Share your thoughts on the Postal Service’s cash position. What is hurt most by the Postal Service’s lack of liquidity? Is it missing opportunities because of its cash shortage? If its liquidity position were to improve, what should be the Postal Service’s priorities (infrastructure investment, paying down debt, lowering postal rates, etc.)? 

  • on Mar 3rd, 2014 in Ideas Worth Exploring | 3 comments

    Canada Post shares a number of similarities with the U.S. Postal Service, including its founding by Benjamin Franklin in 1753 when both Canada and the 13 colonies were under British rule. Both posts are self-supporting, meaning they pay for their operations through the sale of postage and services. And Canada Post, like the Postal Service, has suffered volume losses the past few years.

    Here’s where things get different, though. Canada Post has adopted a radical plan to restore its financial health, featuring bold initiatives that might seem too politically difficult in the United States. Canada Post’s five-point plan is intended to streamline operations, cut costs, and return the corporation to fiscal self-sufficiency by 2019.

    The plan features:

    1. Ending to-the-door residential delivery over 5 years. Two-thirds of Canadian residents already are without to-the-door delivery, so, while it is a major change, perhaps it is not as disruptive as it would be in other countries.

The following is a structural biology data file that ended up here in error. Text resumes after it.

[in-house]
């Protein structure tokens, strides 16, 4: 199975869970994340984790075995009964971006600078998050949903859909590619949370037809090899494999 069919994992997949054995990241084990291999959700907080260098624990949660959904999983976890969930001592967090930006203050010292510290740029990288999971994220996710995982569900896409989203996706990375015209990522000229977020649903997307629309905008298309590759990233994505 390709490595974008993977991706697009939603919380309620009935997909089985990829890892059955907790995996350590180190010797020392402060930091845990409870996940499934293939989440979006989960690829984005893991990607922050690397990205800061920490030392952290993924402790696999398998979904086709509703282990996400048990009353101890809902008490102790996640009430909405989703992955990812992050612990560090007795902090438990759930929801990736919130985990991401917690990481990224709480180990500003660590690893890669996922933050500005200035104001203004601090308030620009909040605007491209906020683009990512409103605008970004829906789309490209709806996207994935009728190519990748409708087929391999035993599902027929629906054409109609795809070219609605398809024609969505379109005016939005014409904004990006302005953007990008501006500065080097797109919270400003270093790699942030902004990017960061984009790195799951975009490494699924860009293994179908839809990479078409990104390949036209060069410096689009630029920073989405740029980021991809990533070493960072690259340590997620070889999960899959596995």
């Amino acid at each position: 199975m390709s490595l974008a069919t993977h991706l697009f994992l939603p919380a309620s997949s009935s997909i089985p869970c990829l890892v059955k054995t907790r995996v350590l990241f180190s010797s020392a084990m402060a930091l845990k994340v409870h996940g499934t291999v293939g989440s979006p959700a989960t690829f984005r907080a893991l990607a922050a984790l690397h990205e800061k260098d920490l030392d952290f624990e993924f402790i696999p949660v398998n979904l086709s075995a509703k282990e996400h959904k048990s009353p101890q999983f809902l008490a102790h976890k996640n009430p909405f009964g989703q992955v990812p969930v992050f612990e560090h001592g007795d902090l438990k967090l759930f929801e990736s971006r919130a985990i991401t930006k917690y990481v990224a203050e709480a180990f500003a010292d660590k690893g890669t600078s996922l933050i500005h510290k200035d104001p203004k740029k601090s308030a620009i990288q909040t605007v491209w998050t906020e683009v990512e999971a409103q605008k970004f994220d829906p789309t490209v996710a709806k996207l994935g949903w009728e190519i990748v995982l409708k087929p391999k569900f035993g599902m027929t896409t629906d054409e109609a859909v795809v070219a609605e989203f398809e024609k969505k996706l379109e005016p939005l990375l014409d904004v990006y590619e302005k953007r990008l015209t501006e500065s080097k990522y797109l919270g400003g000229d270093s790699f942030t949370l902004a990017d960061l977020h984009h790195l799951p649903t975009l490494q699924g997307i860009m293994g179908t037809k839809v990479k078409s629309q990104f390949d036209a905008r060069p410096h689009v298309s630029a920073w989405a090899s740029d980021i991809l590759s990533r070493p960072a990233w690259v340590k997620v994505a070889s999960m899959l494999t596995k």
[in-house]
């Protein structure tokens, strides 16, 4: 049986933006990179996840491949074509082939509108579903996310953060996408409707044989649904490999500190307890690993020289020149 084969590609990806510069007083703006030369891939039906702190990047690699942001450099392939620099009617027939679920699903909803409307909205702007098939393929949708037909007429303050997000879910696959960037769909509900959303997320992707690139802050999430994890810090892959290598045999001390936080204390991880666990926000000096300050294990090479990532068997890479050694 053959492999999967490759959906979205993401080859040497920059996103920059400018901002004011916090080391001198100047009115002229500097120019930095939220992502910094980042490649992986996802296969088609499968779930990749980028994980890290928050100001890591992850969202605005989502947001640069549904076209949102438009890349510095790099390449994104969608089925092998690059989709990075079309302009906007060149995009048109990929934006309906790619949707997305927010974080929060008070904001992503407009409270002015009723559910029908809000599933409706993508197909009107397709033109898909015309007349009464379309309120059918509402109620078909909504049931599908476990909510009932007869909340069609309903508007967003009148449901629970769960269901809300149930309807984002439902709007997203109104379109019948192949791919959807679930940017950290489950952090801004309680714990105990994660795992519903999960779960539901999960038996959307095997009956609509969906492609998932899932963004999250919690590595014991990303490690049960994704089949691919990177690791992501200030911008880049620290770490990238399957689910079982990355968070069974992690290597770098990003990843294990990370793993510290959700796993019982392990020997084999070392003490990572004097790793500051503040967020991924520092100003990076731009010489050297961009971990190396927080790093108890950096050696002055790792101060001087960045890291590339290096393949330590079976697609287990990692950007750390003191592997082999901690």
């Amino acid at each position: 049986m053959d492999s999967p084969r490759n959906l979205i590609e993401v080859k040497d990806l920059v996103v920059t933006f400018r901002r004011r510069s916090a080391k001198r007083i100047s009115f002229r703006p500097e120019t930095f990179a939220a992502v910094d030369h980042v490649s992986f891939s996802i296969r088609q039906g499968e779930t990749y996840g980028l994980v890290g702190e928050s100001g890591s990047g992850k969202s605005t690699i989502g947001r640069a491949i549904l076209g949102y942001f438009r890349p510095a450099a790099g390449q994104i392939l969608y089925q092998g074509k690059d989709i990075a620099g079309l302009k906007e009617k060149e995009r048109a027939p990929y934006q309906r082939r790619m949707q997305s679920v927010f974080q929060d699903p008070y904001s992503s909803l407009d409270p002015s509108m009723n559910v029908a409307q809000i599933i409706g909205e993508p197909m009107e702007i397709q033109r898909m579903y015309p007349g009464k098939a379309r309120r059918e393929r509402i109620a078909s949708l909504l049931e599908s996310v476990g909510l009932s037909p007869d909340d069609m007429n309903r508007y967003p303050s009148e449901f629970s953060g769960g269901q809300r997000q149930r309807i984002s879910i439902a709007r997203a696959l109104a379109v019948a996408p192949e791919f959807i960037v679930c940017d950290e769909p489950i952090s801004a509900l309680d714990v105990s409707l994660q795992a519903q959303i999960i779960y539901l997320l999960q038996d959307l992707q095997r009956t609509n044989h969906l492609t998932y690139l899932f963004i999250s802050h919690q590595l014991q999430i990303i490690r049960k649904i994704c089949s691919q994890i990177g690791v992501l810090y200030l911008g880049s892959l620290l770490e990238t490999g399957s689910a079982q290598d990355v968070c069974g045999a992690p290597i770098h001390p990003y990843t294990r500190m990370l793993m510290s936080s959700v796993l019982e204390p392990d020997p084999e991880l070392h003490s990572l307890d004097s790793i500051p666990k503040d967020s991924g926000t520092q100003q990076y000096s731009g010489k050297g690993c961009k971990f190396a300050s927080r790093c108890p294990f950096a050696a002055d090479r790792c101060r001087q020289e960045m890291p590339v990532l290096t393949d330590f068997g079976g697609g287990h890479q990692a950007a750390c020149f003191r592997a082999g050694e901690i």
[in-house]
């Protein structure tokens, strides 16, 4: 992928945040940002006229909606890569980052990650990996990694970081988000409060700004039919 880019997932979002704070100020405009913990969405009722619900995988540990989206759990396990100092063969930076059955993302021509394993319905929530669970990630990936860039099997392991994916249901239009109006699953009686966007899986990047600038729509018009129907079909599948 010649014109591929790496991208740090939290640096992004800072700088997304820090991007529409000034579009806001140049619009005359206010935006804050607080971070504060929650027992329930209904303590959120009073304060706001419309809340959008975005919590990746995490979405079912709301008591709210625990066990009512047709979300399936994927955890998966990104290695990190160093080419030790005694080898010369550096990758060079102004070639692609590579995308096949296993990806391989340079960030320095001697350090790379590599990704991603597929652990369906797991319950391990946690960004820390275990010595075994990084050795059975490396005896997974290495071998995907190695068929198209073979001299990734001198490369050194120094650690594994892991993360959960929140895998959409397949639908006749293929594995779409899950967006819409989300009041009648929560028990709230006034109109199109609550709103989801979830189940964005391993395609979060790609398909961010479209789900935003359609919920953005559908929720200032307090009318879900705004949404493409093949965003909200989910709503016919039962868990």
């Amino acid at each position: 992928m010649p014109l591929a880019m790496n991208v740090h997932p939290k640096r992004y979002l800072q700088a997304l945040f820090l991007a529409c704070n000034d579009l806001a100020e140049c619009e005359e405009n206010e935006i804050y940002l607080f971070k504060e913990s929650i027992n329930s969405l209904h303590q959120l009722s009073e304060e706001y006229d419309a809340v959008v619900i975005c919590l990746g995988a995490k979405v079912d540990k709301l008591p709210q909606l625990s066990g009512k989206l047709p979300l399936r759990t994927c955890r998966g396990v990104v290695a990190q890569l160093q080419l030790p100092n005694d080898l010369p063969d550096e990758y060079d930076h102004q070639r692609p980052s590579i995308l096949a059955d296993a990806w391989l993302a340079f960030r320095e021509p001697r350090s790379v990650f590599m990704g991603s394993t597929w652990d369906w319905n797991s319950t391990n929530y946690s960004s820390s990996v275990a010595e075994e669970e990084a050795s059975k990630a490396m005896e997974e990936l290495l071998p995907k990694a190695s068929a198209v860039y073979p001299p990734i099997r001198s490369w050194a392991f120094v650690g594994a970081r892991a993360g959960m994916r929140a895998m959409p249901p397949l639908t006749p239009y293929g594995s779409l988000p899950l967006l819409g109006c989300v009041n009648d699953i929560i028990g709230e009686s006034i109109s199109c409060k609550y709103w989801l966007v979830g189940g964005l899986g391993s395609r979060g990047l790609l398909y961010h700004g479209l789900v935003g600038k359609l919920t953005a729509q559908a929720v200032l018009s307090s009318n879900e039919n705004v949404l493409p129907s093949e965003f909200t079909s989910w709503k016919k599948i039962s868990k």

2. Upping the price of postage. Bought in bulk, stamps that now cost 63 cents (CAD) will be 83 cents. Bought singly, the same stamps will cost $1. The increase still needs approval from the regulator.
    3. Streamlining via franchise post offices. Franchise post offices are more convenient for customers and less costly to operate. There’s a moratorium, however, on closing existing rural post offices given their popularity among customers.
    4. Increasing efficiency. Consolidation and technology improvements, including faster sorting equipment and more fuel-efficient vehicles, should improve operations. No resulting changes are expected in the corporation’s fairly relaxed 2- to 4-day delivery standard for letter service, yet parcel delivery is expected to improve.
    5. Reducing labor costs. Along with the service cuts, Canada Post said it would eliminate 8,000 jobs, mostly through attrition.

    Canada’s plan has met with criticism from opposition political leaders, labor unions, and some citizens. But Canada Post defends the plan saying without major operational changes it will lose $1 billion a year starting in 2020. It also faces a $6.5 billion pension fund shortfall.